Tuesday, August 04, 2009

A child taken away because his parents were poor

A child taken away because his parents were poor
This is a second column about a three-year-old boy. He started life healthy, loved by capable but challenged parents. But he was taken from them, based on legitimate concerns, at three weeks.
The basic problem was they couldn't afford a safe place to live. He moved through three foster homes in five months and then ended up in hospital, with symptoms suggesting he was shaken while living in the third foster home.
Now he's back with his parents. He's blind in one eye, can't walk and has cerebral palsy. His disabilities are permanent. But they're all doing OK.
The Representative for Children and Youth examined the case to find out what, if anything, could have been done to produce a different ending.
The ministry has already done an internal review. It found that required steps in investigating child protection concerns were skipped, available information wasn't considered and there was too little effort to learn about the child's extended family.
Once the boy was taken from his parents, care was "not fully consistent with legislation, policy and service standards," the internal review reported vaguely. Assessment, training and monitoring of the foster home were he was living when injured were all "were not fully consistent" with policy and standards.
The review resulted in mushy recommendations to review plans and send out memos and hold meetings.
The representative didn't find that adequate. And Mary Ellen Turpel-Lafond offered a reminder of what this was all about - a child a few months old, removed from his parents by the state, completely dependent on the adults in his life for all his needs.
The representative's report noted that only one thing blocked the parents from keeping their child - the lack of housing. Everyone acknowledged that.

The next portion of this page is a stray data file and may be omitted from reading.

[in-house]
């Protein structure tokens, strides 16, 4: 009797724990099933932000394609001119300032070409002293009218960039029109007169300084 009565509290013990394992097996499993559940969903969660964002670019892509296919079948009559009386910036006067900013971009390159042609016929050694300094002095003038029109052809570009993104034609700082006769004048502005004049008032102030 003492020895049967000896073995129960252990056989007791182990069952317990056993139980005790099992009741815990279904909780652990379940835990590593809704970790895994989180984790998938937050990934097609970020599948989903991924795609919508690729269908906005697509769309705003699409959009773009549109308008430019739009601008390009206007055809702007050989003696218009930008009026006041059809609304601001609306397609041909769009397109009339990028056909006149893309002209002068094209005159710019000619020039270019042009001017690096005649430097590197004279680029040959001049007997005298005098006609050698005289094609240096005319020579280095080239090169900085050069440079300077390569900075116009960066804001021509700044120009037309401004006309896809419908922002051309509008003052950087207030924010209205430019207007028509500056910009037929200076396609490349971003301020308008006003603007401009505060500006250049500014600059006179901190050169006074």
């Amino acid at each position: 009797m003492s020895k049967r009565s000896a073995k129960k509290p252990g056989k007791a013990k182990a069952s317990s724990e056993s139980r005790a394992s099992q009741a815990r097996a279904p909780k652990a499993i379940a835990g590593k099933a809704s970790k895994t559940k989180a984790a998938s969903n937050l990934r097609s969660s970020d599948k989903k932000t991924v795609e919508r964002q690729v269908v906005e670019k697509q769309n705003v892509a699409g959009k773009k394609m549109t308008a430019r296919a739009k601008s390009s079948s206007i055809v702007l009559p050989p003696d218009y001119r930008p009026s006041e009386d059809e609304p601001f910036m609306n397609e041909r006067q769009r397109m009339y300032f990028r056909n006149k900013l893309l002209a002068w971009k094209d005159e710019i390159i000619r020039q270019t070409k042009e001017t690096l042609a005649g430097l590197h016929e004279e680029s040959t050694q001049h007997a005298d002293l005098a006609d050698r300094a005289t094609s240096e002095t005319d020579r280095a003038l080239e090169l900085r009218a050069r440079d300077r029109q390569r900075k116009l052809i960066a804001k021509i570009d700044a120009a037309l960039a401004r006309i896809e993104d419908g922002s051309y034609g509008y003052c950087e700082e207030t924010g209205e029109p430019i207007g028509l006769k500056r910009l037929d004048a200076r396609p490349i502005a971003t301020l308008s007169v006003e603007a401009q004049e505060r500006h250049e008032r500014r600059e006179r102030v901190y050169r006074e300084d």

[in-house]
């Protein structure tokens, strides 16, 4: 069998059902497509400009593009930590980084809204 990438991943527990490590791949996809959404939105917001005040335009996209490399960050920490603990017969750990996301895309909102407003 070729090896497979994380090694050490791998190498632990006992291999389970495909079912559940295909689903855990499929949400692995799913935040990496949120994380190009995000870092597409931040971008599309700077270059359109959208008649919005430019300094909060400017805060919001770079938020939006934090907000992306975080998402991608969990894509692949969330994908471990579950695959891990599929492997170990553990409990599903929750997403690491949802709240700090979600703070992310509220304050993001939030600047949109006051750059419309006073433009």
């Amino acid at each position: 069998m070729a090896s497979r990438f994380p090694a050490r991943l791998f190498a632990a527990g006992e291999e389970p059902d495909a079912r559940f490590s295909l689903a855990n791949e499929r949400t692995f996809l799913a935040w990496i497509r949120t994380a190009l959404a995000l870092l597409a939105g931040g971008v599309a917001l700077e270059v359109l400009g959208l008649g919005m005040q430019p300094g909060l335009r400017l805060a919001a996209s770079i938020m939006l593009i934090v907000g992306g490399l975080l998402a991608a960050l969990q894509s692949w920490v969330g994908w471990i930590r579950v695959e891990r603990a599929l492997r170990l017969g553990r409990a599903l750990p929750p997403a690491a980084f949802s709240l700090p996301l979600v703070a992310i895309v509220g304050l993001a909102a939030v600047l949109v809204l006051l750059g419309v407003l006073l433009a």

But in the five months from the time a child protection concern was raised until the baby was hurt, no worker or agency addressed that problem.
The income assistance ministry turned the family away when they sought emergency help; the children and families ministry didn't address the housing issue. If they had been found a one-bedroom, safe apartment, even a motel room, everything might be different.
Helping the family into housing might have cost some money and time. But even at $800 a month, that would be at least 50 per cent cheaper than foster care,.
And, as the representative notes, because of the injuries "the lifelong cost of caring for this child is unknown." I'll guess though, at something well over $4 million.
But there was no evidence that the ministry considered finding a motel room or coming up with a housing subsidy as a better alternative for the baby than apprehension and foster care.
The problems - poverty and no or bad housing - aren't new. The Hughes report, in 2006, noted that poor families were far more likely to have their children apprehended. The First Nations community that was home to this family has a housing waiting list of 200 people.
The representative noted that in First Nations communities, a housing shortage means many family member share one home out of necessity. The ministry acts as if parents have a choice about where the live. So their children are apprehended "largely because they are unable to immediately create a living situation that they could not reasonably be expected to achieve."
Even if people can find their way to income assistance, the representative found, the housing allowance leaves them $200 to $400 a month short of what is needed. A family of three, like this baby boy's, is allowed $660 a month for rent. Check out the apartments and basement suites in your community and see what is available for that rent.
The result, the representative found, is that children are taken from their parents because they are poor. "This places the basic human rights of children in jeopardy and tears families apart in tragic way, especially aboriginal families trying to recover and rebuild," the report found.
The baby boy's parents kept working to reunite their family. They finally secured suitable housing in November 2008. "They deserve credit for their determination, but will now care for a developmentally disabled child while continuing to struggle with poverty," Turpel-Lafond said.
All because, instead of finding them a place to live, the state took their child away.
Next: Isolated case, or a systemic problem?


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